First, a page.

Delegates set policies for coming year

Continuing a century-long tradition, Ohio Farm Bureau members convened recently to identify policies that benefit Ohio agriculture and guide their organization. During Farm Bureau’s historic 100th annual meeting, delegates addressed rural infrastructure needs, water quality challenges, thoughtful governance and a variety of other topics meaningful to Ohioans.

Farm Bureau’s business sessions included 356 delegates representing all 88 counties. The meeting took place Dec. 6 and 7 in Columbus. Representing Clark County were Doug Toops, Bob Suver, Sharon Waddle and Dail Gracy.

Delegates affirmed their stances on broad themes such as property rights, animal care, environmental stewardship, and regulatory and tax reform. Along with these perennial issues, delegates addressed several newer issues.

Rural roads and bridges are deteriorating in many areas. Delegates recognized the need to adequately fund repairs and voted to support an increase in motor fuels taxes. They also support identifying alternative funding mechanisms.

Farmers’ efforts to protect water quality were addressed. Policy was set to encourage government agencies to adhere to state law when considering agricultural regulations.

Delegates voted in support of reforming Ohio’s petition ballot initiative laws to assure a more thoughtful process.

Animal care and meat inspection were debated. Delegates acted to clarify that agricultural zoning laws apply to all non-wild or dangerous species that a farmer may be tending, and to create a meat inspection fee system that is equitable for domestic deer producers.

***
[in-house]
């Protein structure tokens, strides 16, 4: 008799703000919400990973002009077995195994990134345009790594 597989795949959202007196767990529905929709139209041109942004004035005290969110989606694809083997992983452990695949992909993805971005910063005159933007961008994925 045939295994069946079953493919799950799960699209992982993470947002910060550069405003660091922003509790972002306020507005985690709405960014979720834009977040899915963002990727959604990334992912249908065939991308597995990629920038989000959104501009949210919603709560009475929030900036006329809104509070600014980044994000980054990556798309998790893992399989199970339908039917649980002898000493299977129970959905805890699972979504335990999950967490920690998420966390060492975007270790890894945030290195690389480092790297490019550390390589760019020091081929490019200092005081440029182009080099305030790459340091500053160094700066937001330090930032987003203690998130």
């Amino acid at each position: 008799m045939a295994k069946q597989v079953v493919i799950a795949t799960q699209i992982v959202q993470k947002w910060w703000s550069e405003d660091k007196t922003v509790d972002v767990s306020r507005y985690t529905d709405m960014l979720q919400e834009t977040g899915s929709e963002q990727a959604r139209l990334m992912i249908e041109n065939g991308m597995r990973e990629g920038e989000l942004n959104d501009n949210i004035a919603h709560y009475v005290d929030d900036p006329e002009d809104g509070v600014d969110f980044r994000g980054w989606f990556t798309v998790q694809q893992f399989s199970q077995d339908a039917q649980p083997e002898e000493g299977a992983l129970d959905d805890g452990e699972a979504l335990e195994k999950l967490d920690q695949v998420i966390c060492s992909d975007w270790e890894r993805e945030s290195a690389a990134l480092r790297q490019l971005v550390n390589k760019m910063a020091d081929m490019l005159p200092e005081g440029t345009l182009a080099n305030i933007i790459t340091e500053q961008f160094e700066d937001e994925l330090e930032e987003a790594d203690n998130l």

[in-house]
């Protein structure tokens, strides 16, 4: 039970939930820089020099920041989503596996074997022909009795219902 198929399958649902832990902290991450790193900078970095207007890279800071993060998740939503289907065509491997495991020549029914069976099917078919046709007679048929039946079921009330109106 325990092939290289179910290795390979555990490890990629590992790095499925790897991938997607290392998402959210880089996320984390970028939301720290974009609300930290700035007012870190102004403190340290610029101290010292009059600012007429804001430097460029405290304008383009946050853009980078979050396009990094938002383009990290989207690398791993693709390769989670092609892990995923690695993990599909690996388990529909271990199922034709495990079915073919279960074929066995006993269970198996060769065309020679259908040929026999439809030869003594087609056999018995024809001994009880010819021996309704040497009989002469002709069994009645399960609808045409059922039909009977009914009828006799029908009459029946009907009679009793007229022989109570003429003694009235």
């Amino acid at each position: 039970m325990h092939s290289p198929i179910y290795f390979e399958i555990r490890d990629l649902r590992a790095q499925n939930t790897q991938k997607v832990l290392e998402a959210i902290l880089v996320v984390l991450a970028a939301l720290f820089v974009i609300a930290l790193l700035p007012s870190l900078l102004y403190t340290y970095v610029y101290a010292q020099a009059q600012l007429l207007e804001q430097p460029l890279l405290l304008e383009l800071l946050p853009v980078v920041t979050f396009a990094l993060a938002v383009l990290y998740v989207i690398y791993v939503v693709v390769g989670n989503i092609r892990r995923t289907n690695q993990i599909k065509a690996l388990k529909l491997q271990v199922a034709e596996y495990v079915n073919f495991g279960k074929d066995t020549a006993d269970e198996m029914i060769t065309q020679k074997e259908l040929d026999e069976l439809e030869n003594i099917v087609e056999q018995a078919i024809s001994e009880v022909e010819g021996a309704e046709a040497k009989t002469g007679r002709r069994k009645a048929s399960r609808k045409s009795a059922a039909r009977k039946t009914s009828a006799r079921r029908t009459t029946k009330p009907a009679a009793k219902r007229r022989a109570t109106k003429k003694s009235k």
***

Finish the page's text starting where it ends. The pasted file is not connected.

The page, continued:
Other state issues Farm Bureau delegates addressed dealt with historic barn preservation, dairy processing and handling, agritourism and creating incentives for EMS volunteers.

Twenty-one county Farm Bureaus were honored with Achievement Awards for outstanding programming over the past year during the 100th annual meeting of Ohio Farm Bureau.

“Our county Farm Bureaus are the heart of our organization,” said Ohio Farm Bureau Executive Vice President Adam Sharp. “Our members know what their communities need and help make good things happen.”

Volunteer Farm Bureau members judged the projects, which represent excellence in local activities that support Ohio Farm Bureau’s strategic efforts. Those include programs to strengthen the organization and build membership, affect public policy, promote agriculture and enhance the organization’s relationship with long-standing partner Nationwide. The counties were placed in four divisions based on the size of their membership. Clark County won an Achievement Award for Farm Day.

Farm Day is a day for inner-city children participating in summer school to have an opportunity to learn about agriculture. Over 200 third and fourth grade students participated and traveled to 10 stations that range from farm technology, livestock, water, planting, grain, and ag processing. The kids had the opportunity to learn where their food comes from and to gain first-hand knowledge of what it takes to get food from the farm to their table. When the students attend each station, it is encouraged that they ask questions about the segment that was presented. Students were given the opportunity to be “hands on” with farm animals that were at the stations.

For a full recap of all 100th annual meeting news, visit

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